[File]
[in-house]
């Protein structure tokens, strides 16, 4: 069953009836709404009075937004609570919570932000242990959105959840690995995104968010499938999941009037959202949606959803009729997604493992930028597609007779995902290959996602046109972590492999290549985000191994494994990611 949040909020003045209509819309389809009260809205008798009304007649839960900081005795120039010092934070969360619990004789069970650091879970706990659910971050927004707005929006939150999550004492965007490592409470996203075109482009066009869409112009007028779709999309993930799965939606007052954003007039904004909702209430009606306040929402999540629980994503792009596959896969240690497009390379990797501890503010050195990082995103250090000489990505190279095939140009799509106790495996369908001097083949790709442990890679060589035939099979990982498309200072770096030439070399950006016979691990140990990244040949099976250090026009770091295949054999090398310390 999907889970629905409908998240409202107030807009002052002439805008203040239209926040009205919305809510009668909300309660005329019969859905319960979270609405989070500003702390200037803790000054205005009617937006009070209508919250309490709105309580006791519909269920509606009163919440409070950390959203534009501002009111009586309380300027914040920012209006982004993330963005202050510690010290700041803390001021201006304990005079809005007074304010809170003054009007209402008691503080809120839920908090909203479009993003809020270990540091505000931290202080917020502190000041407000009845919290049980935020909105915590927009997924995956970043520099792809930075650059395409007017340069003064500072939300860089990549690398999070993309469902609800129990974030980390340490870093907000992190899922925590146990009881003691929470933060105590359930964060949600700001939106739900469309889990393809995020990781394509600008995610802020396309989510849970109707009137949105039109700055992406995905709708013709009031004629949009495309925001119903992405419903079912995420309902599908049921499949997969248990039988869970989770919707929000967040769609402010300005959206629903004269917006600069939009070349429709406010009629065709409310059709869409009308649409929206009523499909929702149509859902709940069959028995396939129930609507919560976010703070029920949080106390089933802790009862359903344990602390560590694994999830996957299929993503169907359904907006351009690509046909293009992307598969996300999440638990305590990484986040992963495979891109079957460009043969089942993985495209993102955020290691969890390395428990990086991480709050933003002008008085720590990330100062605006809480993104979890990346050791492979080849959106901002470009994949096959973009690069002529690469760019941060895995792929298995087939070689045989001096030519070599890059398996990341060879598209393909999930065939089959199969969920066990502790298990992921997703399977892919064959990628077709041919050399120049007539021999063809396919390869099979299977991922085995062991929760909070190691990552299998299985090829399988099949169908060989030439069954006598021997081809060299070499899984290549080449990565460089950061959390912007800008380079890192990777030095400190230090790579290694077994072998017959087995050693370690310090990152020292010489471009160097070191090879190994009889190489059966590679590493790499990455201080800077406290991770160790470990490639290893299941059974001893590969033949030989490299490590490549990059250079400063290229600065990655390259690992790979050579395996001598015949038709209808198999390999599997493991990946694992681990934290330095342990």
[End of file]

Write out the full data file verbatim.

[in-house]
């Protein structure tokens, strides 16, 4: 069953009836709404009075937004609570919570932000242990959105959840690995995104968010499938999941009037959202949606959803009729997604493992930028597609007779995902290959996602046109972590492999290549985000191994494994990611 949040909020003045209509819309389809009260809205008798009304007649839960900081005795120039010092934070969360619990004789069970650091879970706990659910971050927004707005929006939150999550004492965007490592409470996203075109482009066009869409112009007028779709999309993930799965939606007052954003007039904004909702209430009606306040929402999540629980994503792009596959896969240690497009390379990797501890503010050195990082995103250090000489990505190279095939140009799509106790495996369908001097083949790709442990890679060589035939099979990982498309200072770096030439070399950006016979691990140990990244040949099976250090026009770091295949054999090398310390 999907889970629905409908998240409202107030807009002052002439805008203040239209926040009205919305809510009668909300309660005329019969859905319960979270609405989070500003702390200037803790000054205005009617937006009070209508919250309490709105309580006791519909269920509606009163919440409070950390959203534009501002009111009586309380300027914040920012209006982004993330963005202050510690010290700041803390001021201006304990005079809005007074304010809170003054009007209402008691503080809120839920908090909203479009993003809020270990540091505000931290202080917020502190000041407000009845919290049980935020909105915590927009997924995956970043520099792809930075650059395409007017340069003064500072939300860089990549690398999070993309469902609800129990974030980390340490870093907000992190899922925590146990009881003691929470933060105590359930964060949600700001939106739900469309889990393809995020990781394509600008995610802020396309989510849970109707009137949105039109700055992406995905709708013709009031004629949009495309925001119903992405419903079912995420309902599908049921499949997969248990039988869970989770919707929000967040769609402010300005959206629903004269917006600069939009070349429709406010009629065709409310059709869409009308649409929206009523499909929702149509859902709940069959028995396939129930609507919560976010703070029920949080106390089933802790009862359903344990602390560590694994999830996957299929993503169907359904907006351009690509046909293009992307598969996300999440638990305590990484986040992963495979891109079957460009043969089942993985495209993102955020290691969890390395428990990086991480709050933003002008008085720590990330100062605006809480993104979890990346050791492979080849959106901002470009994949096959973009690069002529690469760019941060895995792929298995087939070689045989001096030519070599890059398996990341060879598209393909999930065939089959199969969920066990502790298990992921997703399977892919064959990628077709041919050399120049007539021999063809396919390869099979299977991922085995062991929760909070190691990552299998299985090829399988099949169908060989030439069954006598021997081809060299070499899984290549080449990565460089950061959390912007800008380079890192990777030095400190230090790579290694077994072998017959087995050693370690310090990152020292010489471009160097070191090879190994009889190489059966590679590493790499990455201080800077406290991770160790470990490639290893299941059974001893590969033949030989490299490590490549990059250079400063290229600065990655390259690992790979050579395996001598015949038709209808198999390999599997493991990946694992681990934290330095342990």